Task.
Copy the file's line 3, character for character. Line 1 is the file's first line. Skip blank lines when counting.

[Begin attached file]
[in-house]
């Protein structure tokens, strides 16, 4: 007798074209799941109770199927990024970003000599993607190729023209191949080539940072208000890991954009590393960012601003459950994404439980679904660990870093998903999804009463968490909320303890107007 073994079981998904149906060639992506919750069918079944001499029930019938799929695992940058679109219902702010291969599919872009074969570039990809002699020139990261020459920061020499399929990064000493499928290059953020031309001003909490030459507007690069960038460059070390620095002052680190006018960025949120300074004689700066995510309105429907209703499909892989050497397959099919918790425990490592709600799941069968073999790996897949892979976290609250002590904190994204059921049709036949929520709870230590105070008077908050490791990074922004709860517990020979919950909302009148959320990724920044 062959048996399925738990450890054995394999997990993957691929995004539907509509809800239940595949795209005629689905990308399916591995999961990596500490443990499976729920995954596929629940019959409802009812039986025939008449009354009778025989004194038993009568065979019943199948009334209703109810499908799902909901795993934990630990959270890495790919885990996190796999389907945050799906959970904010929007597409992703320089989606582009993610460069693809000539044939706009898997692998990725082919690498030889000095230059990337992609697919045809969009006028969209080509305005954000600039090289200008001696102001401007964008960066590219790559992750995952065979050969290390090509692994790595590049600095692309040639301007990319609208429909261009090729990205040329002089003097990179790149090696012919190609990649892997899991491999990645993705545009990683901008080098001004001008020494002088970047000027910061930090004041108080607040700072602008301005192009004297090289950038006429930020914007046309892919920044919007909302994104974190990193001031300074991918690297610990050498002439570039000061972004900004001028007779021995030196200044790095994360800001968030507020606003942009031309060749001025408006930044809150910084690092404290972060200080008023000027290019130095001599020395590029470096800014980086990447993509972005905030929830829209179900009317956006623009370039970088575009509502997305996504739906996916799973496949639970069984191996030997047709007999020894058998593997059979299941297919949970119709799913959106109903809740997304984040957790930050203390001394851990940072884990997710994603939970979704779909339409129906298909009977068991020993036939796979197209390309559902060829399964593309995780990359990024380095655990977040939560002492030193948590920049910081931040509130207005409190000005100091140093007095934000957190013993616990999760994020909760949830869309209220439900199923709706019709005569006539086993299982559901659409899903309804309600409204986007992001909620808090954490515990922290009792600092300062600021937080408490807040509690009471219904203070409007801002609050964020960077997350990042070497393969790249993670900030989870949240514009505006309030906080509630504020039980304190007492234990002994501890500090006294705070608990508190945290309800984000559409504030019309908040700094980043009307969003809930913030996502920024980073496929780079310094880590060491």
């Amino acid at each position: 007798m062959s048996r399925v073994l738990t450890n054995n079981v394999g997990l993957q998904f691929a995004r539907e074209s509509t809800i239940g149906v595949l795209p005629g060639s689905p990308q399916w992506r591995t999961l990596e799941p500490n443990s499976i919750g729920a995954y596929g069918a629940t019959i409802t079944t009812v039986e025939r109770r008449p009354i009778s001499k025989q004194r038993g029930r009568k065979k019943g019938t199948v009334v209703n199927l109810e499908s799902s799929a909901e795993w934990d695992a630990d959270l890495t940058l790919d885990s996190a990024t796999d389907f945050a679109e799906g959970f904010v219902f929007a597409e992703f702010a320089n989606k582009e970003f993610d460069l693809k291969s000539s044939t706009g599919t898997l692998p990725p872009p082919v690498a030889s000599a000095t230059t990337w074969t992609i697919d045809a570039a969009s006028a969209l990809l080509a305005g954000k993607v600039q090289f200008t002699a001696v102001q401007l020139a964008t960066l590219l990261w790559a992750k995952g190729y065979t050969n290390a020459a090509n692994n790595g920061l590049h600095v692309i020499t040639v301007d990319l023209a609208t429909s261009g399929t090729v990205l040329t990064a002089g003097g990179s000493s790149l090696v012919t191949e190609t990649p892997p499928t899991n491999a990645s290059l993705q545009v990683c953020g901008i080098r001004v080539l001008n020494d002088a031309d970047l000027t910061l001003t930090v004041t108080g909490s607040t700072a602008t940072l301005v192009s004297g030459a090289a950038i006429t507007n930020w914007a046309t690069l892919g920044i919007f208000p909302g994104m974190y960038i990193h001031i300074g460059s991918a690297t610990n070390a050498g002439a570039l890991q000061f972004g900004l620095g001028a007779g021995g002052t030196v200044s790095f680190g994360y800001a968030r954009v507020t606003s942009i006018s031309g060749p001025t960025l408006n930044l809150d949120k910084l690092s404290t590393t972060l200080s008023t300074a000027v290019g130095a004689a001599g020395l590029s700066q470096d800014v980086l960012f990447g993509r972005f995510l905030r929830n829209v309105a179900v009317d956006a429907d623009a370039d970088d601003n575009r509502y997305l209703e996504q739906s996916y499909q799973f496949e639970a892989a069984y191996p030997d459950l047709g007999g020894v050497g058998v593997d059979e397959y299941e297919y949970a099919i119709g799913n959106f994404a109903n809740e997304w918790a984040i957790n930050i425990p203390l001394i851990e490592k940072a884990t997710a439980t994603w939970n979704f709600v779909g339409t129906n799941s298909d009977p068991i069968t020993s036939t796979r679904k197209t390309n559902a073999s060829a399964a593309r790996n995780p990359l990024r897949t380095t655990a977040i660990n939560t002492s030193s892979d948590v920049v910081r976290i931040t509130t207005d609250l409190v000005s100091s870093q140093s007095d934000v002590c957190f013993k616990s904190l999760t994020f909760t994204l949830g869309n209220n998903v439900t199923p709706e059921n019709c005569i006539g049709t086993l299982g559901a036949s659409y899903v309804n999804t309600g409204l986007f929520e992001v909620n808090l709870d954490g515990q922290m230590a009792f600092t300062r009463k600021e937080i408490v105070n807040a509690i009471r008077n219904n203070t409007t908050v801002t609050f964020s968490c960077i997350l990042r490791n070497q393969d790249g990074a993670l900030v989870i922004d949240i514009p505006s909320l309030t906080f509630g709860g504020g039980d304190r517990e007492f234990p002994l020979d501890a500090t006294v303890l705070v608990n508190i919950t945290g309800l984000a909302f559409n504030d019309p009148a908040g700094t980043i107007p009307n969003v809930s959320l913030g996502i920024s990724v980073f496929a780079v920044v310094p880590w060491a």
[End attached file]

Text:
């Amino acid at each position: 007798m062959s048996r399925v073994l738990t450890n054995n079981v394999g997990l993957q998904f691929a995004r539907e074209s509509t809800i239940g149906v595949l795209p005629g060639s689905p990308q399916w992506r591995t999961l990596e799941p500490n443990s499976i919750g729920a995954y596929g069918a629940t019959i409802t079944t009812v039986e025939r109770r008449p009354i009778s001499k025989q004194r038993g029930r009568k065979k019943g019938t199948v009334v209703n199927l109810e499908s799902s799929a909901e795993w934990d695992a630990d959270l890495t940058l790919d885990s996190a990024t796999d389907f945050a679109e799906g959970f904010v219902f929007a597409e992703f702010a320089n989606k582009e970003f993610d460069l693809k291969s000539s044939t706009g599919t898997l692998p990725p872009p082919v690498a030889s000599a000095t230059t990337w074969t992609i697919d045809a570039a969009s006028a969209l990809l080509a305005g954000k993607v600039q090289f200008t002699a001696v102001q401007l020139a964008t960066l590219l990261w790559a992750k995952g190729y065979t050969n290390a020459a090509n692994n790595g920061l590049h600095v692309i020499t040639v301007d990319l023209a609208t429909s261009g399929t090729v990205l040329t990064a002089g003097g990179s000493s790149l090696v012919t191949e190609t990649p892997p499928t899991n491999a990645s290059l993705q545009v990683c953020g901008i080098r001004v080539l001008n020494d002088a031309d970047l000027t910061l001003t930090v004041t108080g909490s607040t700072a602008t940072l301005v192009s004297g030459a090289a950038i006429t507007n930020w914007a046309t690069l892919g920044i919007f208000p909302g994104m974190y960038i990193h001031i300074g460059s991918a690297t610990n070390a050498g002439a570039l890991q000061f972004g900004l620095g001028a007779g021995g002052t030196v200044s790095f680190g994360y800001a968030r954009v507020t606003s942009i006018s031309g060749p001025t960025l408006n930044l809150d949120k910084l690092s404290t590393t972060l200080s008023t300074a000027v290019g130095a004689a001599g020395l590029s700066q470096d800014v980086l960012f990447g993509r972005f995510l905030r929830n829209v309105a179900v009317d956006a429907d623009a370039d970088d601003n575009r509502y997305l209703e996504q739906s996916y499909q799973f496949e639970a892989a069984y191996p030997d459950l047709g007999g020894v050497g058998v593997d059979e397959y299941e297919y949970a099919i119709g799913n959106f994404a109903n809740e997304w918790a984040i957790n930050i425990p203390l001394i851990e490592k940072a884990t997710a439980t994603w939970n979704f709600v779909g339409t129906n799941s298909d009977p068991i069968t020993s036939t796979r679904k197209t390309n559902a073999s060829a399964a593309r790996n995780p990359l990024r897949t380095t655990a977040i660990n939560t002492s030193s892979d948590v920049v910081r976290i931040t509130t207005d609250l409190v000005s100091s870093q140093s007095d934000v002590c957190f013993k616990s904190l999760t994020f909760t994204l949830g869309n209220n998903v439900t199923p709706e059921n019709c005569i006539g049709t086993l299982g559901a036949s659409y899903v309804n999804t309600g409204l986007f929520e992001v909620n808090l709870d954490g515990q922290m230590a009792f600092t300062r009463k600021e937080i408490v105070n807040a509690i009471r008077n219904n203070t409007t908050v801002t609050f964020s968490c960077i997350l990042r490791n070497q393969d790249g990074a993670l900030v989870i922004d949240i514009p505006s909320l309030t906080f509630g709860g504020g039980d304190r517990e007492f234990p002994l020979d501890a500090t006294v303890l705070v608990n508190i919950t945290g309800l984000a909302f559409n504030d019309p009148a908040g700094t980043i107007p009307n969003v809930s959320l913030g996502i920024s990724v980073f496929a780079v920044v310094p880590w060491a």